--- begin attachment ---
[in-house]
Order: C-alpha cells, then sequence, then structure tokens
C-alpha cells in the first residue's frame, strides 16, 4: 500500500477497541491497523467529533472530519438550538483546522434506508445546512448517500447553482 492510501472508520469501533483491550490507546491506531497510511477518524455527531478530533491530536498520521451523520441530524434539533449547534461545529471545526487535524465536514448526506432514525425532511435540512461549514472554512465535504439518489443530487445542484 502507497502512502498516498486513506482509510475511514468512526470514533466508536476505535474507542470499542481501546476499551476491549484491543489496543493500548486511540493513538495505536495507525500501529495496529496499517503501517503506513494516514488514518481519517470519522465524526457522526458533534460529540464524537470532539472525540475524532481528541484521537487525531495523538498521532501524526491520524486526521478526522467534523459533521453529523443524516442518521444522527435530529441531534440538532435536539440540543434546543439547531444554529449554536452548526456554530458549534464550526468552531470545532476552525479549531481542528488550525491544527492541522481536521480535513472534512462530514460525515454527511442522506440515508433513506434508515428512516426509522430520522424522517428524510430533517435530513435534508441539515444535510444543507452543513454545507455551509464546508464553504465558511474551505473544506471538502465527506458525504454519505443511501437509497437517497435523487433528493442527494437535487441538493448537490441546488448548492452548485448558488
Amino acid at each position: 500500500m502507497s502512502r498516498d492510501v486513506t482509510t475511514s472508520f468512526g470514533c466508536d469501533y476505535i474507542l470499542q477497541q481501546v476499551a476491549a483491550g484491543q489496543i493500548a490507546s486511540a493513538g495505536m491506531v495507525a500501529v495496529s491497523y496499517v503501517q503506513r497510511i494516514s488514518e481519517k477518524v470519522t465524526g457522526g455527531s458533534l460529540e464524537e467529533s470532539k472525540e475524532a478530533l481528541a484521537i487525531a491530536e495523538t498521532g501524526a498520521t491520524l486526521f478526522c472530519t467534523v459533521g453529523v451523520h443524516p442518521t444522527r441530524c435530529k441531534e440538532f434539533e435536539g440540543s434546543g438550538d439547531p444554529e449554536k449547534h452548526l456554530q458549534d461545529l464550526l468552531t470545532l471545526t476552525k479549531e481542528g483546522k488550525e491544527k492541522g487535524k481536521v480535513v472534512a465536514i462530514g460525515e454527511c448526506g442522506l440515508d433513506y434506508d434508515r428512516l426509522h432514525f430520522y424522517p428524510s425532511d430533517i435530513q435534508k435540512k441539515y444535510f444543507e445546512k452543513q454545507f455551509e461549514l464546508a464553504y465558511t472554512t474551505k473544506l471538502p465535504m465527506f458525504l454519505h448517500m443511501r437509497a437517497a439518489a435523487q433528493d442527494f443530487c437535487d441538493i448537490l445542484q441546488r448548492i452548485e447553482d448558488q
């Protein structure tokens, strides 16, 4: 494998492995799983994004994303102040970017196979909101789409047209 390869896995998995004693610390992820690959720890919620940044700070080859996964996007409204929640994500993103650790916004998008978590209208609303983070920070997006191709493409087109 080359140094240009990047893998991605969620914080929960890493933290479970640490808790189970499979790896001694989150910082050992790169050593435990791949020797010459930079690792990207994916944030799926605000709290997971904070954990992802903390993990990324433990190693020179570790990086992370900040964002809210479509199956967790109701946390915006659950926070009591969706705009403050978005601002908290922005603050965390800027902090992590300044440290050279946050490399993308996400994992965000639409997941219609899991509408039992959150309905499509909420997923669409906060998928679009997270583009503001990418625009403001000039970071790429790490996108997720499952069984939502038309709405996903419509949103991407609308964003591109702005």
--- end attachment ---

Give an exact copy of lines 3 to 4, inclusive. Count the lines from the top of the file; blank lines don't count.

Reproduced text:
C-alpha cells in the first residue's frame, strides 16, 4: 500500500477497541491497523467529533472530519438550538483546522434506508445546512448517500447553482 492510501472508520469501533483491550490507546491506531497510511477518524455527531478530533491530536498520521451523520441530524434539533449547534461545529471545526487535524465536514448526506432514525425532511435540512461549514472554512465535504439518489443530487445542484 502507497502512502498516498486513506482509510475511514468512526470514533466508536476505535474507542470499542481501546476499551476491549484491543489496543493500548486511540493513538495505536495507525500501529495496529496499517503501517503506513494516514488514518481519517470519522465524526457522526458533534460529540464524537470532539472525540475524532481528541484521537487525531495523538498521532501524526491520524486526521478526522467534523459533521453529523443524516442518521444522527435530529441531534440538532435536539440540543434546543439547531444554529449554536452548526456554530458549534464550526468552531470545532476552525479549531481542528488550525491544527492541522481536521480535513472534512462530514460525515454527511442522506440515508433513506434508515428512516426509522430520522424522517428524510430533517435530513435534508441539515444535510444543507452543513454545507455551509464546508464553504465558511474551505473544506471538502465527506458525504454519505443511501437509497437517497435523487433528493442527494437535487441538493448537490441546488448548492452548485448558488
Amino acid at each position: 500500500m502507497s502512502r498516498d492510501v486513506t482509510t475511514s472508520f468512526g470514533c466508536d469501533y476505535i474507542l470499542q477497541q481501546v476499551a476491549a483491550g484491543q489496543i493500548a490507546s486511540a493513538g495505536m491506531v495507525a500501529v495496529s491497523y496499517v503501517q503506513r497510511i494516514s488514518e481519517k477518524v470519522t465524526g457522526g455527531s458533534l460529540e464524537e467529533s470532539k472525540e475524532a478530533l481528541a484521537i487525531a491530536e495523538t498521532g501524526a498520521t491520524l486526521f478526522c472530519t467534523v459533521g453529523v451523520h443524516p442518521t444522527r441530524c435530529k441531534e440538532f434539533e435536539g440540543s434546543g438550538d439547531p444554529e449554536k449547534h452548526l456554530q458549534d461545529l464550526l468552531t470545532l471545526t476552525k479549531e481542528g483546522k488550525e491544527k492541522g487535524k481536521v480535513v472534512a465536514i462530514g460525515e454527511c448526506g442522506l440515508d433513506y434506508d434508515r428512516l426509522h432514525f430520522y424522517p428524510s425532511d430533517i435530513q435534508k435540512k441539515y444535510f444543507e445546512k452543513q454545507f455551509e461549514l464546508a464553504y465558511t472554512t474551505k473544506l471538502p465535504m465527506f458525504l454519505h448517500m443511501r437509497a437517497a439518489a435523487q433528493d442527494f443530487c437535487d441538493i448537490l445542484q441546488r448548492i452548485e447553482d448558488q